designs were randomized control design (n=2), randomized two-group parallel
study (n=1), systematic review (n=3), mix method (n=4), survey (n=1), action-based
research study (n=1), comparative pretest-posttest design (n=1), and one-group
pretest-posttest narrative design (n=1). Years of the studies retrieved were in
the year 2017 (n=4), 2016 (n=7), 2015 (n=1), and 2013 (n=2) from the countries
of USA, Canada, UK, France, Germany, Israel, New Zealand, Pakistan, China, Hong
Kong, and Singapore. Most of the participants of the study were students from
health related courses including nursing, pharmacy, and medicine.

 

Results

A total of 12 relevant
studies with different designs were included in the review.

A randomized control trial
design (pre-and-posttest) of mobile-based video learning outcomes in the clinical
nursing skill education conducted by Lee et al (2016) among 71 nursing students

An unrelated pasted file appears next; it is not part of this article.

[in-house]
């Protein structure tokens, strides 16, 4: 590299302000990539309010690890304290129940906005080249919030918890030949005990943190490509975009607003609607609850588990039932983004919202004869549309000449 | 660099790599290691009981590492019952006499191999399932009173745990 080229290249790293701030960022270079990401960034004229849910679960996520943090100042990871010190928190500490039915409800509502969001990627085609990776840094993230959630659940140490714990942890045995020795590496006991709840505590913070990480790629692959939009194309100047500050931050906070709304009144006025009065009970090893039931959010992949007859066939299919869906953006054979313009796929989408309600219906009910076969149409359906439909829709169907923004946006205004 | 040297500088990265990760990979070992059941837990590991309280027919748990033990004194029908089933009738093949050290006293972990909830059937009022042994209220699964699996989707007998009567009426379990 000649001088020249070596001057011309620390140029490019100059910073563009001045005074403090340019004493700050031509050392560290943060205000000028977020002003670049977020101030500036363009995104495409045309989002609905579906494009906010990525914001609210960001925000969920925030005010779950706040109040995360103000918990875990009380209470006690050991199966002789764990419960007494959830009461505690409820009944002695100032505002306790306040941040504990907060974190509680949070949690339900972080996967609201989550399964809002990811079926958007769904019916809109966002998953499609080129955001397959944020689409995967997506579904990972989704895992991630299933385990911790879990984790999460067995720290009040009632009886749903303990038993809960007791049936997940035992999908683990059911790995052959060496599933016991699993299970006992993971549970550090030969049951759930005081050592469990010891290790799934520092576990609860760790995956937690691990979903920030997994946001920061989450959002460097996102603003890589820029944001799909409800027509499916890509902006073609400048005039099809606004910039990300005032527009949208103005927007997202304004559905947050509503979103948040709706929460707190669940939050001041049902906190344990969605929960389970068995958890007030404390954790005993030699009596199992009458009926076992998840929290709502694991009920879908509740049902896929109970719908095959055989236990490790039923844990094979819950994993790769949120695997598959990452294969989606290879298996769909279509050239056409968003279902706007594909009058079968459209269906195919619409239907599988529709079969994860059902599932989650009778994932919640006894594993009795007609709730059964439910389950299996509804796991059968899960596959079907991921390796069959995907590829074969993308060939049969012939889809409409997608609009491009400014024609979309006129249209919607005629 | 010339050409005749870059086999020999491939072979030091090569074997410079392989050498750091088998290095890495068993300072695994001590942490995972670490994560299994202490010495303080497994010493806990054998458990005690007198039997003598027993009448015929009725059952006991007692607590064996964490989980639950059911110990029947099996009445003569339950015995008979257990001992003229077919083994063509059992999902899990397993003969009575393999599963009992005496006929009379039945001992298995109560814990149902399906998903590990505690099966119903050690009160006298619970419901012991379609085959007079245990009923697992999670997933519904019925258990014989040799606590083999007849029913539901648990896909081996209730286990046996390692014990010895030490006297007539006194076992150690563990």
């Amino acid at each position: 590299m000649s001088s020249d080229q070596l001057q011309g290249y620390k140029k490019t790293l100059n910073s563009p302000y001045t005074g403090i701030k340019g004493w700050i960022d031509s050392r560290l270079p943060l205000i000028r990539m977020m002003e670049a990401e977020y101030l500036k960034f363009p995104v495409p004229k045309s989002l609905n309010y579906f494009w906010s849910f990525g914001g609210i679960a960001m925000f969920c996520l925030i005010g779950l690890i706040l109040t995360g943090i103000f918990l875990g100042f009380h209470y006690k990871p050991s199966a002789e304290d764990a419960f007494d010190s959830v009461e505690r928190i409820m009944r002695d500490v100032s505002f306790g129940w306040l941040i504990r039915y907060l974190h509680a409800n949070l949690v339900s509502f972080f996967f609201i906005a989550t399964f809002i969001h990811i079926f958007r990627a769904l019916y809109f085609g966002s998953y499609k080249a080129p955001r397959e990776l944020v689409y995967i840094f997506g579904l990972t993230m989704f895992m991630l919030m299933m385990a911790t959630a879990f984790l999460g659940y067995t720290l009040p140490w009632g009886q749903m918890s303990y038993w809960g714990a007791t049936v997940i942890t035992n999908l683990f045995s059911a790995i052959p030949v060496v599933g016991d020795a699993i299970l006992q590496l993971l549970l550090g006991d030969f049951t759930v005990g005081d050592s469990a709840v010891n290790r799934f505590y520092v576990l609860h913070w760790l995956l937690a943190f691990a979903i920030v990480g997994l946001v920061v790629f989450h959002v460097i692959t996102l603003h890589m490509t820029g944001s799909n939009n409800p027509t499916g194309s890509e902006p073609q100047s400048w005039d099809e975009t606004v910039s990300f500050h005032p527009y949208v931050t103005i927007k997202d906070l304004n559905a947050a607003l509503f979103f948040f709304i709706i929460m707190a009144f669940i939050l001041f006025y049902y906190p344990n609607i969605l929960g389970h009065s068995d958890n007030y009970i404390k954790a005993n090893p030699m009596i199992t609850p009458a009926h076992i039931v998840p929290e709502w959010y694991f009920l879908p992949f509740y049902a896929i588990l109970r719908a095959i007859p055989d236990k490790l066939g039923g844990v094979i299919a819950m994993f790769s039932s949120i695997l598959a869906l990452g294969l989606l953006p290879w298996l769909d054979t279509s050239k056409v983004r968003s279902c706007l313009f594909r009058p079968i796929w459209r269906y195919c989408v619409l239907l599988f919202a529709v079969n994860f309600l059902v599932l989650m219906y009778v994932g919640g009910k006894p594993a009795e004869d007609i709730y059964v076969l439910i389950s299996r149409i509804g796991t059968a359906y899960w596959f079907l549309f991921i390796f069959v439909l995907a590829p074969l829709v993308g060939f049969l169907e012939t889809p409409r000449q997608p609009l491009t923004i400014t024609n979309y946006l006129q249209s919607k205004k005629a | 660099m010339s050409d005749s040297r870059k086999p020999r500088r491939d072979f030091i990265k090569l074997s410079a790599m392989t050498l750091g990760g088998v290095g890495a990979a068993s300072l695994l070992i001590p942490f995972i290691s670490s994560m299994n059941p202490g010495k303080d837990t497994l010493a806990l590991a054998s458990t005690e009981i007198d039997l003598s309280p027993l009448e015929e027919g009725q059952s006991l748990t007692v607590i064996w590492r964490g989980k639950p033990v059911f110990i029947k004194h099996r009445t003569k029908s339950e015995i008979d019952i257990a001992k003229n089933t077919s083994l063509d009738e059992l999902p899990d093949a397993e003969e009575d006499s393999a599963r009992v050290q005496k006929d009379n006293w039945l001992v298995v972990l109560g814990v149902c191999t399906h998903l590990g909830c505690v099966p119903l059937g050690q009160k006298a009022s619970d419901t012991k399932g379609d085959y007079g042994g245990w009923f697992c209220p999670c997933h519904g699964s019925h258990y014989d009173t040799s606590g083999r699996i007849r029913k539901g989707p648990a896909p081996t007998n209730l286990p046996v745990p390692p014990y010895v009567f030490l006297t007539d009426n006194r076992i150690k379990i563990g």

who were blind tested for their performance skills after participation in a
practice laboratory demonstrating urinary catheterization. Students participated
in the intervention group significantly reported higher levels of learning
motivation and class satisfaction than their counterpart and was more confident
in performing catheterization skills. This study proves that flipped classroom
can improve relevant clinical skills and learning outcomes.

A pretest/posttest and
pre-course/post-course survey at Texas, United States of America (USA) by Koo
et al (2016) determined if flipped classroom design would improve pharmacy
students’ performance and discernments of the learning experience when compared
to traditional lecture course design. A survey questionnaire was administered
before and after the intervention. A formative assessment and evaluation was
done and comparison of class performance of both flipped class and traditional